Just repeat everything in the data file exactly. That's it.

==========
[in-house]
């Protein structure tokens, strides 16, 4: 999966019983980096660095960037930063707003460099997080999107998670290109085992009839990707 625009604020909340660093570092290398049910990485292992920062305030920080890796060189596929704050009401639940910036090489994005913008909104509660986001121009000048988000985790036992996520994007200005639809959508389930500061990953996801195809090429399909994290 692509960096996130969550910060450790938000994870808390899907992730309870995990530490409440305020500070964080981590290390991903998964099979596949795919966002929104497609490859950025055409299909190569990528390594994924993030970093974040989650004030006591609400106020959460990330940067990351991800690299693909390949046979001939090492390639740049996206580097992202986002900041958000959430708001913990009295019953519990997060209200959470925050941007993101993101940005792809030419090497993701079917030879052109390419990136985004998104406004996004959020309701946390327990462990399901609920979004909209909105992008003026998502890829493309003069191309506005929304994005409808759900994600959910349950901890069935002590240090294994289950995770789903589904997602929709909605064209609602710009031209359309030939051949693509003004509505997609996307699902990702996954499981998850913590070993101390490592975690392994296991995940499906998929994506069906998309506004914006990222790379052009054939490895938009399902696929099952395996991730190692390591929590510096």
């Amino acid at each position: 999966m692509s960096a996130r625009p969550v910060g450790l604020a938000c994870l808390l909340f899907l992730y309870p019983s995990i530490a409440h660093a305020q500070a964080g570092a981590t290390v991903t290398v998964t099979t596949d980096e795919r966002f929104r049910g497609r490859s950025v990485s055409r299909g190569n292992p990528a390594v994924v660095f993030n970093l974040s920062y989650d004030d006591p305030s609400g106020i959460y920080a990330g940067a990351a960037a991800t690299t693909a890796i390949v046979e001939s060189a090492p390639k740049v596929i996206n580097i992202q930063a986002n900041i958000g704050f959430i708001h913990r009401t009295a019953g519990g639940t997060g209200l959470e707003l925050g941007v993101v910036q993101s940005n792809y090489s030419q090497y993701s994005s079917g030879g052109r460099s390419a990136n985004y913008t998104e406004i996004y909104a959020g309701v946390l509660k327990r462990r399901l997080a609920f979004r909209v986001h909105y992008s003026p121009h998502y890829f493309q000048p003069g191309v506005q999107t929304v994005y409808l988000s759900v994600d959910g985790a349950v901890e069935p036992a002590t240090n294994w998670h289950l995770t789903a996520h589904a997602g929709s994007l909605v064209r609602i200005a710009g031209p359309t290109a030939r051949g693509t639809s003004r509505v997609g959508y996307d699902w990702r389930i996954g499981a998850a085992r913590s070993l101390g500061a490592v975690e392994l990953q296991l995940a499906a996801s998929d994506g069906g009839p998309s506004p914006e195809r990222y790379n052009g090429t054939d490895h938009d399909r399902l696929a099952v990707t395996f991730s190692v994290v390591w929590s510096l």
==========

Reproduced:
[in-house]
């Protein structure tokens, strides 16, 4: 999966019983980096660095960037930063707003460099997080999107998670290109085992009839990707 625009604020909340660093570092290398049910990485292992920062305030920080890796060189596929704050009401639940910036090489994005913008909104509660986001121009000048988000985790036992996520994007200005639809959508389930500061990953996801195809090429399909994290 692509960096996130969550910060450790938000994870808390899907992730309870995990530490409440305020500070964080981590290390991903998964099979596949795919966002929104497609490859950025055409299909190569990528390594994924993030970093974040989650004030006591609400106020959460990330940067990351991800690299693909390949046979001939090492390639740049996206580097992202986002900041958000959430708001913990009295019953519990997060209200959470925050941007993101993101940005792809030419090497993701079917030879052109390419990136985004998104406004996004959020309701946390327990462990399901609920979004909209909105992008003026998502890829493309003069191309506005929304994005409808759900994600959910349950901890069935002590240090294994289950995770789903589904997602929709909605064209609602710009031209359309030939051949693509003004509505997609996307699902990702996954499981998850913590070993101390490592975690392994296991995940499906998929994506069906998309506004914006990222790379052009054939490895938009399902696929099952395996991730190692390591929590510096």
């Amino acid at each position: 999966m692509s960096a996130r625009p969550v910060g450790l604020a938000c994870l808390l909340f899907l992730y309870p019983s995990i530490a409440h660093a305020q500070a964080g570092a981590t290390v991903t290398v998964t099979t596949d980096e795919r966002f929104r049910g497609r490859s950025v990485s055409r299909g190569n292992p990528a390594v994924v660095f993030n970093l974040s920062y989650d004030d006591p305030s609400g106020i959460y920080a990330g940067a990351a960037a991800t690299t693909a890796i390949v046979e001939s060189a090492p390639k740049v596929i996206n580097i992202q930063a986002n900041i958000g704050f959430i708001h913990r009401t009295a019953g519990g639940t997060g209200l959470e707003l925050g941007v993101v910036q993101s940005n792809y090489s030419q090497y993701s994005s079917g030879g052109r460099s390419a990136n985004y913008t998104e406004i996004y909104a959020g309701v946390l509660k327990r462990r399901l997080a609920f979004r909209v986001h909105y992008s003026p121009h998502y890829f493309q000048p003069g191309v506005q999107t929304v994005y409808l988000s759900v994600d959910g985790a349950v901890e069935p036992a002590t240090n294994w998670h289950l995770t789903a996520h589904a997602g929709s994007l909605v064209r609602i200005a710009g031209p359309t290109a030939r051949g693509t639809s003004r509505v997609g959508y996307d699902w990702r389930i996954g499981a998850a085992r913590s070993l101390g500061a490592v975690e392994l990953q296991l995940a499906a996801s998929d994506g069906g009839p998309s506004p914006e195809r990222y790379n052009g090429t054939d490895h938009d399909r399902l696929a099952v990707t395996f991730s190692v994290v390591w929590s510096l």